“It would be very time sensitive so the nominee would have the opportunity to get around the district and campaign in a very short amount of time,” Jordan said.
David Johnson, a former state Republican chairman who worked as a strategist for Foley, said it will be difficult for the party’s pick to win with Foley’s name on the ballot.
Mahoney, a Republican who became a Democrat last year, is chairman and chief operating officer of a $1 billion-a-year financial services company. In his House bid, he has focused on Washington corruption and oversized deficits.
In a statement, Mahoney said, “The challenges facing congressman Foley make this is a difficult time for the people of the 16th district. The families of all of those involved are in our thoughts and prayers.”
In 1983, the House censured two lawmakers ' Daniel Crane of Illinois and Gerry Studds of Massachusetts ' for having improper relationships with pages.
Associated Press writers Brendan Farrington in Florida and Larry Margasak and Natasha Metzler in Washington contributed to this report.
Republican Rep. Foley Resigns, Drops Re-election Bid in Fla. 16
By Susan FerrechioFri
Six-term Rep. Mark Foley (news, bio, voting record), R-Fla., notified House leaders Friday that he is resigning from the House effective immediately ' a sudden and unexpected reaction to questions of impropriety that arose just days before.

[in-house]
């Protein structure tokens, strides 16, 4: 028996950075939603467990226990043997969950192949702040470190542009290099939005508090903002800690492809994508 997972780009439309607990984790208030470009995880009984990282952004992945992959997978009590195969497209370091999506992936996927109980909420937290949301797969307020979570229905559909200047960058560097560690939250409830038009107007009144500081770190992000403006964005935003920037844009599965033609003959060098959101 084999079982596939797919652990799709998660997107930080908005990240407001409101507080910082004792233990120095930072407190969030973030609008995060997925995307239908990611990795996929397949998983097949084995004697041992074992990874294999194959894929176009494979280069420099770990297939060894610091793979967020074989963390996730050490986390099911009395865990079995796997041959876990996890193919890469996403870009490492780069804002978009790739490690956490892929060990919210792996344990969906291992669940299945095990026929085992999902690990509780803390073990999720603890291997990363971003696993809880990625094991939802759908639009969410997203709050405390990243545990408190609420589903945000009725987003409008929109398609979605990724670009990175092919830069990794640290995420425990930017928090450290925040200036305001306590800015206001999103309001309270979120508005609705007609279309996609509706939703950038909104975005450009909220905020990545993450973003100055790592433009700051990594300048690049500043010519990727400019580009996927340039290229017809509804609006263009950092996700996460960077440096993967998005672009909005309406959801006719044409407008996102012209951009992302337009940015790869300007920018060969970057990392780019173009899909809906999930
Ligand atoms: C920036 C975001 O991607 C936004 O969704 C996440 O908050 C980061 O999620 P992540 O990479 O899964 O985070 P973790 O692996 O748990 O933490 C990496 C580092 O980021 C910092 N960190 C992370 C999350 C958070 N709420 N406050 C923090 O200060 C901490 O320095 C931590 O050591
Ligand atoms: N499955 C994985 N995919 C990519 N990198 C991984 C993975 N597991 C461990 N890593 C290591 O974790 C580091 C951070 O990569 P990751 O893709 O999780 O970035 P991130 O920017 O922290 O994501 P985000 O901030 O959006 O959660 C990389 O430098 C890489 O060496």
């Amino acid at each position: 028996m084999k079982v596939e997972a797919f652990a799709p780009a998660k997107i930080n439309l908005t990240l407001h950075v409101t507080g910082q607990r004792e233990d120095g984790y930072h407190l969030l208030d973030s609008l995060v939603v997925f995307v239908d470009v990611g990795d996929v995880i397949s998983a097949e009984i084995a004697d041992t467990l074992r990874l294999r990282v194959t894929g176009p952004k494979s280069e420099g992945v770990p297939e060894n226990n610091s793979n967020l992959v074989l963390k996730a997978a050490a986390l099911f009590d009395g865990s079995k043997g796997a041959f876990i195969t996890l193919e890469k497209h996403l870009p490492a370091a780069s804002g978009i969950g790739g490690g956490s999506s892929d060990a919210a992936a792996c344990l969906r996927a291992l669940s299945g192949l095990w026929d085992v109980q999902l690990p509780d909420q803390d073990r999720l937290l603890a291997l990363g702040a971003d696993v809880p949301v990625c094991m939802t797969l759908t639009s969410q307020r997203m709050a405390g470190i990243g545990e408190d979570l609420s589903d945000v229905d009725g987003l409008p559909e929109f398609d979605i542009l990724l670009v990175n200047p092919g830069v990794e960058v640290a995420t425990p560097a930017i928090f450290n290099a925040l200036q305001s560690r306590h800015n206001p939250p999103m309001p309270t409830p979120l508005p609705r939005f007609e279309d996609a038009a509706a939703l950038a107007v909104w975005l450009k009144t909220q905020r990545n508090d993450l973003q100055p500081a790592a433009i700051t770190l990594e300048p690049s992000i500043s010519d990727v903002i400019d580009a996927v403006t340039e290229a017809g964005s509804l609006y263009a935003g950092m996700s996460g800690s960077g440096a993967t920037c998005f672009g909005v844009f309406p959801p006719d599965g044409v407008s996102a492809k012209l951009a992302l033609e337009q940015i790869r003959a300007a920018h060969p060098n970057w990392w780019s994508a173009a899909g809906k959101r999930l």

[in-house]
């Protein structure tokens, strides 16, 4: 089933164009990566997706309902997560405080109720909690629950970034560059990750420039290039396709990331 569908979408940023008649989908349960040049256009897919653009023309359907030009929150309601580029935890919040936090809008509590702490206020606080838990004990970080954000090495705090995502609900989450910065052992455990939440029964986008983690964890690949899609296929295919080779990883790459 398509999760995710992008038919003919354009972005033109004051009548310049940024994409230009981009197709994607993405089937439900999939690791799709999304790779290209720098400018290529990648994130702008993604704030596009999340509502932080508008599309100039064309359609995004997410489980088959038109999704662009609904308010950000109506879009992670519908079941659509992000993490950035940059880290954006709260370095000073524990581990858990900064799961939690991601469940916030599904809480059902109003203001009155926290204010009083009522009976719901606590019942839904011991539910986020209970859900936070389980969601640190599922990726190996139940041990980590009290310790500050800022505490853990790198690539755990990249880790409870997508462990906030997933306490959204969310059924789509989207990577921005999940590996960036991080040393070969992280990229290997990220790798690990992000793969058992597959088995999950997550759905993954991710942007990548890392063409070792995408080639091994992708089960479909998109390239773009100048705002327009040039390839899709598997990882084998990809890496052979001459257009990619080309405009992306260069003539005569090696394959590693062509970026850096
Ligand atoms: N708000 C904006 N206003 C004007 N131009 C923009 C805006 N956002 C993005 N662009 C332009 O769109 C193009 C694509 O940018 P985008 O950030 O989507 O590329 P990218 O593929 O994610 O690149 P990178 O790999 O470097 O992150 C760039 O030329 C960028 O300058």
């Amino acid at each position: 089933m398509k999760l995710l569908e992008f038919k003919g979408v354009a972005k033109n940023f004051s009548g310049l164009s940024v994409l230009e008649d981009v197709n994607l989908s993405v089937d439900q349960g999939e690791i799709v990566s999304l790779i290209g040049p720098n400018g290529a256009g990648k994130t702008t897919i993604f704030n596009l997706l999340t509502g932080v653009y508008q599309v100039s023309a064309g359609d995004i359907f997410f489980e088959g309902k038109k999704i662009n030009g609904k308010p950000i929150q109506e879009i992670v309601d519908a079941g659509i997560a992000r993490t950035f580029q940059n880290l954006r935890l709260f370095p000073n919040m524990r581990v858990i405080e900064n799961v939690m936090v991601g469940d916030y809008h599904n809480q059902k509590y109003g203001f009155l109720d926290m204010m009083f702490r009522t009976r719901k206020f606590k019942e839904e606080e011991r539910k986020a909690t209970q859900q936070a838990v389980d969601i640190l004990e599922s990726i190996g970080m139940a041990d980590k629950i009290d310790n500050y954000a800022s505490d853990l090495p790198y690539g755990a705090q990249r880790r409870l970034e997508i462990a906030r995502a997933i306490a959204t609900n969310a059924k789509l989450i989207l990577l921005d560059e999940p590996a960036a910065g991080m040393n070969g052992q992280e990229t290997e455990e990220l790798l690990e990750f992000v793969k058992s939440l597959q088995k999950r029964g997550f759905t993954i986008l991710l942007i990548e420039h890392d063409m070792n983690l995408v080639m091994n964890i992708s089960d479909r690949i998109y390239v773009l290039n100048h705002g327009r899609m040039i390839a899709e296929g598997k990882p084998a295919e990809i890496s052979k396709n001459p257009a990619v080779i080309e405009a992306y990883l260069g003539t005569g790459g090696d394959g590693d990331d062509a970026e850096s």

'I was surprised,' Speaker J. Dennis Hastert, R-Ill., said after being informed of Foley's decision. 'I didn't know what the situation was.'
Earlier this week, an ABC News online blog reported that a male former congressional page, aged 16, had complained about e-mail messages from Foley asking for the teen's photograph.
Hastert declined to speculate about what would happen now in Foley's 16th District as Republicans battle to maintain control of the House in a midterm election that offers Democrats their strongest shot in years at recapturing a majority.
'We'll see,' he said.
An early reading of Florida election law suggests GOP officials will be able to put a replacement candidate on the ballot, although Foley's name will likely remain as well. State Sen. Jeff Atwater has been mentioned as a possible replacement.
The South Florida Sun-Sentinel reported that Foley, in a series of e-mails last year, asked about the youth's schooling, inquired what he wanted for an upcoming birthday and requested a picture.
ABCNews.com reported Thursday that the page became uncomfortable with the dialog and forwarded the e-mails to an associate on Capitol Hill. In an excerpt reported on ABCNews.com, the youth wrote: 'Maybe it is just me being paranoid, but seriously. This freaked me out.' The page later called the e-mails 'sick sick sick sick sick.'
'I am deeply sorry and I apologize for letting down my family and the people of Florida I have had the privilege to represent,' Foley said in a statement after he submitted his resignation to Hastert.
Foley, 52, had been considered a shoo-in for re-election until news about the e-mails surfaced. His Democratic opponent, Tim Mahoney, jumped on the allegations soon after they surfaced in the blogs, demanding an investigation.